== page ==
Sara Routhier, Managing Editor and Outreach Director, has professional experience as an educator, SEO specialist, and content marketer. She has over five years of experience in the insurance industry. As a researcher, data nerd, writer, and editor she strives to curate educational, enlightening articles that provide you with the must-know facts and best-kept secrets within the overwhelming world o...

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Joel Ohman is the CEO of a private equity-backed digital media company. He is a CERTIFIED FINANCIAL PLANNER™, author, angel investor, and serial entrepreneur who loves creating new things, whether books or businesses. He has also previously served as the founder and resident CFP® of a national insurance agency, Real Time Health Quotes. He also has an MBA from the University of South Florida. ...

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Reviewed by Joel Ohman
Founder, CFP®

UPDATED: Feb 9, 2012

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Today the five largest home loan originators, Wells Fargo, Bank of America, Citigroup, JP Morgan Chase and Ally Financial, agreed to one of the largest government-industry settlements of $26 billion. The money from this settlement will be distributed amongst victims of these banks’ “robosigning” practices, which involved signing away on filed foreclosures without reviewing the actual contents or offenses. The practice of robosigning led to countless false foreclosures, evicting innocent homeowners without reason.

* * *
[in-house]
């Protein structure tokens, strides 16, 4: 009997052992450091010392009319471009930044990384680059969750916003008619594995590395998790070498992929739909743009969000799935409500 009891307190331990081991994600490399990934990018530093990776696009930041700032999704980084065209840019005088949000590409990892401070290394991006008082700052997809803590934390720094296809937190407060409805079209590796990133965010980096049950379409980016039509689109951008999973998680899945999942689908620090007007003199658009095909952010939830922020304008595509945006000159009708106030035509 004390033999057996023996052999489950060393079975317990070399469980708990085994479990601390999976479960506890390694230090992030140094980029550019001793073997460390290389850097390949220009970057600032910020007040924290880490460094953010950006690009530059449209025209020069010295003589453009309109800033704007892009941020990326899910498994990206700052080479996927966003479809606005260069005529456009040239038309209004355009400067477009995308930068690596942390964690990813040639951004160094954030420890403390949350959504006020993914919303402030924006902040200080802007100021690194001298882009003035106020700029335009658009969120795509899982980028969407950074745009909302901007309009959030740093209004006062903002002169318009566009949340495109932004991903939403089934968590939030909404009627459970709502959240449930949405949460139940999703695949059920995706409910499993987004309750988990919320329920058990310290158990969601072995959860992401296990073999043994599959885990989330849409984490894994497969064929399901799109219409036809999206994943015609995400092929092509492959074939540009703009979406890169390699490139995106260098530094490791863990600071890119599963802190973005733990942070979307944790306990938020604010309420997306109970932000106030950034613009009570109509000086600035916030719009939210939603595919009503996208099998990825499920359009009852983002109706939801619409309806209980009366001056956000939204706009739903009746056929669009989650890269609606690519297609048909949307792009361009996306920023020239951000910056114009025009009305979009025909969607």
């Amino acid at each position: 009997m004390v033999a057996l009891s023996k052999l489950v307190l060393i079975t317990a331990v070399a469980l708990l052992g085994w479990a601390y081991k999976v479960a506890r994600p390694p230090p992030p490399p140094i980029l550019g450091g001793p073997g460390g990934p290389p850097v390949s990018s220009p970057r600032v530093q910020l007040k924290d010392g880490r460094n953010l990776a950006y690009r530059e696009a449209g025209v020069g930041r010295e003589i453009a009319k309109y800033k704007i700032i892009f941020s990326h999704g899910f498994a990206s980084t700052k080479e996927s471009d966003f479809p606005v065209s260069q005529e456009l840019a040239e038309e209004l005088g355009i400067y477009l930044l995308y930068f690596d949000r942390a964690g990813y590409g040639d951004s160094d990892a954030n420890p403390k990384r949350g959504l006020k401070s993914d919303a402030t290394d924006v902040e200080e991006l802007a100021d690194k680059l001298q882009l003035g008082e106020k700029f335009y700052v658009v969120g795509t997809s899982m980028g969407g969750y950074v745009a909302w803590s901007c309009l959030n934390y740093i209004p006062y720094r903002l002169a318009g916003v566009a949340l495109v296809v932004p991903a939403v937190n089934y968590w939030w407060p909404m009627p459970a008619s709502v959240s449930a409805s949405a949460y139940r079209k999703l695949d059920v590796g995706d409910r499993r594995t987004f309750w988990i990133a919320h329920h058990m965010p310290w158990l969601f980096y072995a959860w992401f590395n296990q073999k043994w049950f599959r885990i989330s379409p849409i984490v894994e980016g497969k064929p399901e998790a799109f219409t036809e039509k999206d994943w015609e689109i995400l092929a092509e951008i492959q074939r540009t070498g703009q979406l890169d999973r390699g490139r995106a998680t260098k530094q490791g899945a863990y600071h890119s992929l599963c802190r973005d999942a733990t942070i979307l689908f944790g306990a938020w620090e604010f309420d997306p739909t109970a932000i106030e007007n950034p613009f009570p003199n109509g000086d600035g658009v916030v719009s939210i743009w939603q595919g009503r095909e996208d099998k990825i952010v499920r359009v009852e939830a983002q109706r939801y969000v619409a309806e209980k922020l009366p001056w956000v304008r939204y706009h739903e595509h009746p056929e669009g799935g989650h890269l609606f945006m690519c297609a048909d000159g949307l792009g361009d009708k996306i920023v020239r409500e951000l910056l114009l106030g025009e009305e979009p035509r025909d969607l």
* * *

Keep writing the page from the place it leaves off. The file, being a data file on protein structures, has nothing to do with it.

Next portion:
But despite this agreement for such enormous sum, unhappy critics have emerged and are voicing their opinions.

 

“The bottom line about this settlement is it’s okay, it’s a step forward, it’s in the right direction,” said Ira Rheingold, executive director of the National Association of Consumer Advocates, in a Reuters’ article. “But let’s not kid ourselves, there’s a hell of a lot more that needs to be done.”

 

And Rheingold’s analysis may not be very far off, particularly considering the amount of damages the faulty mortgage loans and invalid foreclosures have cost the country.

 

According to Bloomberg News, all of the illegitimate business practices that contributed to the housing crisis have amounted to an astounding $72 billion—nearly three times as much as the settlement.

 

When looking at such astronomical numbers, the $26 billion settlement, the highest of any government-industry settlement in ten years, looks meager and weak to some.

 

In addition to nearly $50 billion still lost or in the pockets of those who arguably took part in contributing to the economic mess, Evercore analyst Andrew Marquardt explained another problem with this settlement to Forbes. “The caveat is there are still a lot of lingering mortgage issues.”

 

Homelessness, relocation, loss of employment, continued foreclosure, unidentified fraudulent activity, decimated credit scores, and loss of home loans: Marquardt brings up a good point.

 

But to the banks and those who are charged with shelling this money out, the matter appears to be resolved. As Ally Financial explained to Forbes, “The agreement brings closure to these issues and enables the company to move forward in our ongoing efforts to help borrowers find affordable and sustainable payment relief whenever possible.”